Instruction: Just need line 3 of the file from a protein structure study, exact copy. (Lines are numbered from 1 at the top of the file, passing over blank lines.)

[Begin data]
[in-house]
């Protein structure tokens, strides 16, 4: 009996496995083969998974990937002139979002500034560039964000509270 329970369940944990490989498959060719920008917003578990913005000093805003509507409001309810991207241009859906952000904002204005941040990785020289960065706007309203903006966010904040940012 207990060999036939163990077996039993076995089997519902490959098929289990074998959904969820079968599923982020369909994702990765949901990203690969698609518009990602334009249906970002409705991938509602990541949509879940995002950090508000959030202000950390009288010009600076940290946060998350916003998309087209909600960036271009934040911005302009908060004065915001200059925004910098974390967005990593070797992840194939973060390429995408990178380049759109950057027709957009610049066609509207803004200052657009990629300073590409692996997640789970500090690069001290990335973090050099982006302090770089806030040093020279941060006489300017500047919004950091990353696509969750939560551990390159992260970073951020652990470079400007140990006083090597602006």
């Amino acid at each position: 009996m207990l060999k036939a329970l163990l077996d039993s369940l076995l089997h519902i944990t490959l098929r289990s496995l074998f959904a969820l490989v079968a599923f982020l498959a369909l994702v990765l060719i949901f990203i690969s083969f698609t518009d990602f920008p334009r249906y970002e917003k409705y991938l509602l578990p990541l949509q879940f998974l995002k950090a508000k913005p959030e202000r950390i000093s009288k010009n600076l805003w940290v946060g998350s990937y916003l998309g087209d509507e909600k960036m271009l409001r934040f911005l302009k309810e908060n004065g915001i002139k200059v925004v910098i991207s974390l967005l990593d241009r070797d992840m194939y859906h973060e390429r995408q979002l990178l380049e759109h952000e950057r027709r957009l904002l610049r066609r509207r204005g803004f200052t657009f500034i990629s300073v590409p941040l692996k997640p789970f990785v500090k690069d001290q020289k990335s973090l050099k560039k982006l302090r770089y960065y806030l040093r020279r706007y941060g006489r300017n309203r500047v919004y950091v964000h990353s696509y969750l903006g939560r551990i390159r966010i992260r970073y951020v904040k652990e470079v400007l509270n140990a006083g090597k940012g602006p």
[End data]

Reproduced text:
């Amino acid at each position: 009996m207990l060999k036939a329970l163990l077996d039993s369940l076995l089997h519902i944990t490959l098929r289990s496995l074998f959904a969820l490989v079968a599923f982020l498959a369909l994702v990765l060719i949901f990203i690969s083969f698609t518009d990602f920008p334009r249906y970002e917003k409705y991938l509602l578990p990541l949509q879940f998974l995002k950090a508000k913005p959030e202000r950390i000093s009288k010009n600076l805003w940290v946060g998350s990937y916003l998309g087209d509507e909600k960036m271009l409001r934040f911005l302009k309810e908060n004065g915001i002139k200059v925004v910098i991207s974390l967005l990593d241009r070797d992840m194939y859906h973060e390429r995408q979002l990178l380049e759109h952000e950057r027709r957009l904002l610049r066609r509207r204005g803004f200052t657009f500034i990629s300073v590409p941040l692996k997640p789970f990785v500090k690069d001290q020289k990335s973090l050099k560039k982006l302090r770089y960065y806030l040093r020279r706007y941060g006489r300017n309203r500047v919004y950091v964000h990353s696509y969750l903006g939560r551990i390159r966010i992260r970073y951020v904040k652990e470079v400007l509270n140990a006083g090597k940012g602006p």